"Information is a source of learning. But unless it is organized, processed and available to the right people in a format for decision-making, it is a burden, not a benefit."
In the past few months, the barrage of news has come at our clients at a breakneck pace. First, it was the European debt crisis, next it was an earthquake in Haiti, then Japan's earthquake and tsunami and the subsequent threat of nuclear disaster. Such cataclysms by themselves strike fear in most investors, but coupled with wars in Iraq and Afghanistan, uprisings in Libya, Egypt and elsewhere and the stalemate in Congress over fiscal policy, they could likely prompt some investors to the sidelines, or perhaps the exits.
According to the Investment Company Institute, investors in January 2011 put about $636 million per day into equity mutual funds on average while withdrawing approximately $59 million per day from fixed-income funds. But during the month ending March 31, a key month because of the Libyan uprising and other major geopolitical events, equity mutual funds had net inflows of only about $172 million per day, while fixed-income funds had inflows of approximately $371 million per day. Further evidence of this growing uncertainty in equity markets is seen in the mutual fund flow data for April 2011, where fixed-income fund inflows were nearly three times the amount of equity fund investments.
The human tragedy and devastation of the earthquake and tsunami that hit Japan on March 11 also sent investors scrambling. The impact on the U.S. markets was muted at first; however, the weeks to follow saw a large increase in outflows from equity mutual funds, and an inflow was expected in fixed-income mutual funds. While the long-term effects of the earthquake and tsunami can't be understood yet, we have not so far seen a dramatic market impact like the one following the Kobe earthquake in 1995.
The S&P 500 was down approximately 37% in 2008 and was up approximately 26.46% and 15.06% in 2009 and 2010, respectively. The dramatic change in the S&P 500 and other equity values has allowed me to observe a different mentality in the way some clients look at their investments. There is a renewed sense that making quick changes to investment accounts to deal with these issues is prudent today when it wasn't considered that way in the past. The sheer momentum of the recovery we have seen in the equity markets over the past few years appears to be slowing a bit. Coupled with the global tumult of recent months, investors appear somewhat leery and they want to take profits before the next big crisis comes.
The CBOE Volatility Index, a key measure of the market expectations for near-term volatility as conveyed by S&P 500 stock index option prices, hit its all-time high in 2000, spiking to above 80-more than four times its normal average. Recent market events have caused additional spikes in the volatility index, suggesting that investors are nervous about the events in the Middle East, Japan and the United States. For example, during the week of March 21, a record number of 1 million volatility options traded on the exchange and the volatility index spiked to almost 31. As the initial shock and resulting news coverage of the March events has dissipated, the CBOE Volatility Index has collapsed almost 50% through the beginning of May 2011.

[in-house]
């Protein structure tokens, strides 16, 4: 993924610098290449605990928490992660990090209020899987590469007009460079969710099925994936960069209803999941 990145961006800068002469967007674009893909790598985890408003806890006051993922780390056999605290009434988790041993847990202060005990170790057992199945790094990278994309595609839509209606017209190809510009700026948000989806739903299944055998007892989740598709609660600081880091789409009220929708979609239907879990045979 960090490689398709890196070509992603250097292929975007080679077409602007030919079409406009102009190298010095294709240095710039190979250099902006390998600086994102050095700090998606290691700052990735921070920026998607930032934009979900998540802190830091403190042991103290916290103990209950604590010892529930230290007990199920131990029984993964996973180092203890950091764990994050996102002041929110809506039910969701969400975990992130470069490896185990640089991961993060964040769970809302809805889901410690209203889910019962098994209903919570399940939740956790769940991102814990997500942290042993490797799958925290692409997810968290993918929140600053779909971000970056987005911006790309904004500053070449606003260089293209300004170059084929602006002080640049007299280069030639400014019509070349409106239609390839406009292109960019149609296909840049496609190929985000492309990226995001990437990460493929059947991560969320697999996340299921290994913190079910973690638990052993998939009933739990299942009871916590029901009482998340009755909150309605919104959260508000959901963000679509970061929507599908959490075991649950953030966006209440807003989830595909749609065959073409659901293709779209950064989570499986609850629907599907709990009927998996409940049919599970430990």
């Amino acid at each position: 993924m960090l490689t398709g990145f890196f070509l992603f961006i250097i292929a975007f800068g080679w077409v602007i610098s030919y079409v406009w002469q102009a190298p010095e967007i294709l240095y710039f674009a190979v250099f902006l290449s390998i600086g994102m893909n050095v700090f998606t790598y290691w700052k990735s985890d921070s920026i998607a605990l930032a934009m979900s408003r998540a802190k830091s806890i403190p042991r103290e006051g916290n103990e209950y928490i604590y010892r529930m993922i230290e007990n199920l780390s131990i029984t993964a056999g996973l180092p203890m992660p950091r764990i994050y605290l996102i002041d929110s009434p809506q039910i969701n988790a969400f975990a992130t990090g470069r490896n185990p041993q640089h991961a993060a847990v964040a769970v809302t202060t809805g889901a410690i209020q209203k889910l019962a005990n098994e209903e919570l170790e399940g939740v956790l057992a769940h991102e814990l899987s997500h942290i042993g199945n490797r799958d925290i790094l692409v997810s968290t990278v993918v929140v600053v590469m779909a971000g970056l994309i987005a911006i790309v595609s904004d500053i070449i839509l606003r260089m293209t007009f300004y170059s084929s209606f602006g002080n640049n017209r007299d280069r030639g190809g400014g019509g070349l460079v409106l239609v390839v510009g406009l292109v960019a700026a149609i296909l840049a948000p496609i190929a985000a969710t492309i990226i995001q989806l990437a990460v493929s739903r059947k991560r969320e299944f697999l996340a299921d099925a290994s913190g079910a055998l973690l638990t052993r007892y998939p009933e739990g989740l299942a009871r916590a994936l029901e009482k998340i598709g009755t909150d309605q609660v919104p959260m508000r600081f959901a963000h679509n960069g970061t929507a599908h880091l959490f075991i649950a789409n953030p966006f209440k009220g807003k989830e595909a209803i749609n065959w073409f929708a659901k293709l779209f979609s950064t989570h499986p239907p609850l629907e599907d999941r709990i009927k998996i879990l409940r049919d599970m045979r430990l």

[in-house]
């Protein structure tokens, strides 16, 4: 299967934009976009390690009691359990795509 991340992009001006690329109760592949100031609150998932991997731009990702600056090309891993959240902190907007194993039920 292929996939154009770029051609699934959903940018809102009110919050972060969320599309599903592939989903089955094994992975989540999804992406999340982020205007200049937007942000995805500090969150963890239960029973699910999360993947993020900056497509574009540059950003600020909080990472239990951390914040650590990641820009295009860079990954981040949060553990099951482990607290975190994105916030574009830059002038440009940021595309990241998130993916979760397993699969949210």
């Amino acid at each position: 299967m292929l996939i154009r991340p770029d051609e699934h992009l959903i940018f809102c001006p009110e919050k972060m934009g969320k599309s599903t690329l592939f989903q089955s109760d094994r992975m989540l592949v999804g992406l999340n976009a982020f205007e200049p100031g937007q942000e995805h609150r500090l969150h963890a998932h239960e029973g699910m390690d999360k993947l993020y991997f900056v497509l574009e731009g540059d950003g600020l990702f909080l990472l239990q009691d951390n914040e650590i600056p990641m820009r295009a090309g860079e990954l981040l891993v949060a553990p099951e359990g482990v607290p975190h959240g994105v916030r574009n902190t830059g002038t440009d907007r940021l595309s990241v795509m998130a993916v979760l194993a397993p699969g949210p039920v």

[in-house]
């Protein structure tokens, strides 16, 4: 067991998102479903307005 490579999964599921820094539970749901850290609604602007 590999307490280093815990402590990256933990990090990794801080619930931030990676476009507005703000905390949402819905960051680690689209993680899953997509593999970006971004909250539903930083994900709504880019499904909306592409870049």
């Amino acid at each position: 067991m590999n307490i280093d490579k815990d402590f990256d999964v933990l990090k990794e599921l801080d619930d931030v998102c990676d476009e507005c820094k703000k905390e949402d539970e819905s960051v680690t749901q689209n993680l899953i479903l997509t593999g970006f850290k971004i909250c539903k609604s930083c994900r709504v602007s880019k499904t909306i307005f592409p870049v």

In addition to an outflow from equity mutual funds, we saw a similar shift into hard assets such as gold, silver and agricultural commodities. The CRB index, which comprises 19 different commodities traded on various market exchanges, trended up in the weeks during and following the events in March, moving from 340 in the middle of March to around 360 as of April 7, 2011, an increase of 6%. Gold and silver have also continued their rise in lockstep with global news. Despite a recent correction in the commodities market, many still believe that the longer term uptrend in commodities is still intact and may continue.
Over the past three to four years, I have seen a tremendous shift in clients' questions about their investment plans. We now live in a world where information flows so quickly that sometimes we can all get overwhelmed with the amount of information that we receive in a day. Clients ask about small bits of information they get from television, social media sites and blogs. Unfortunately, most of them lack the financial background or desire to organize this data into a rational framework for making decisions. This education and knowledge are the primary tools that help people rationalize what is happening in our world without making emotional decisions.
"The world is only going to end once, and the odds are that it isn't now." -Unknown
It is impossible to predict the future. Although many predictions were made about the markets and their path for 2011, not many people would have factored in a nuclear crisis in Japan or major developments in Libya and Egypt. Still, these events are not unlike many that have unfolded in the past: the Internet bubble, which abruptly ended in March 2000, the Cuban Missile Crisis in 1962 or the inflation of the 1970s. Even the current U.S. budget problems are certainly not a new phenomenon.